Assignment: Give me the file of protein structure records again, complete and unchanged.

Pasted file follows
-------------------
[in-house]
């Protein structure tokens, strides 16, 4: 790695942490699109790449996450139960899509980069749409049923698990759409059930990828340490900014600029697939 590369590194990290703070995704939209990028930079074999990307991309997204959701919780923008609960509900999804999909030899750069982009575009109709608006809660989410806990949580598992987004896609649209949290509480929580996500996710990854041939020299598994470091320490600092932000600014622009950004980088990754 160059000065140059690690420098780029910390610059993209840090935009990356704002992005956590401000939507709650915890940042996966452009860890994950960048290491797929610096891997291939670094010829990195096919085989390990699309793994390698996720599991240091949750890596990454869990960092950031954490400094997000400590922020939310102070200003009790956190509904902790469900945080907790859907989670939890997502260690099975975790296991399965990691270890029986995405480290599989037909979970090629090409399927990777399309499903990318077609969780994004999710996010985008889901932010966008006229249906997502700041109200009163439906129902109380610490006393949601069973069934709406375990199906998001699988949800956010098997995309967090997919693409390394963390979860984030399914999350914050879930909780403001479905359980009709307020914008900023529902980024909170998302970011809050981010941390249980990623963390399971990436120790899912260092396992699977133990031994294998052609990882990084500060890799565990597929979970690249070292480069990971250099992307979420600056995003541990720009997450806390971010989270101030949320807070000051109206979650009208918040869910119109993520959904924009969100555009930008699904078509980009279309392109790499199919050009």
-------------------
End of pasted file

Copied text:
[in-house]
């Protein structure tokens, strides 16, 4: 790695942490699109790449996450139960899509980069749409049923698990759409059930990828340490900014600029697939 590369590194990290703070995704939209990028930079074999990307991309997204959701919780923008609960509900999804999909030899750069982009575009109709608006809660989410806990949580598992987004896609649209949290509480929580996500996710990854041939020299598994470091320490600092932000600014622009950004980088990754 160059000065140059690690420098780029910390610059993209840090935009990356704002992005956590401000939507709650915890940042996966452009860890994950960048290491797929610096891997291939670094010829990195096919085989390990699309793994390698996720599991240091949750890596990454869990960092950031954490400094997000400590922020939310102070200003009790956190509904902790469900945080907790859907989670939890997502260690099975975790296991399965990691270890029986995405480290599989037909979970090629090409399927990777399309499903990318077609969780994004999710996010985008889901932010966008006229249906997502700041109200009163439906129902109380610490006393949601069973069934709406375990199906998001699988949800956010098997995309967090997919693409390394963390979860984030399914999350914050879930909780403001479905359980009709307020914008900023529902980024909170998302970011809050981010941390249980990623963390399971990436120790899912260092396992699977133990031994294998052609990882990084500060890799565990597929979970690249070292480069990971250099992307979420600056995003541990720009997450806390971010989270101030949320807070000051109206979650009208918040869910119109993520959904924009969100555009930008699904078509980009279309392109790499199919050009």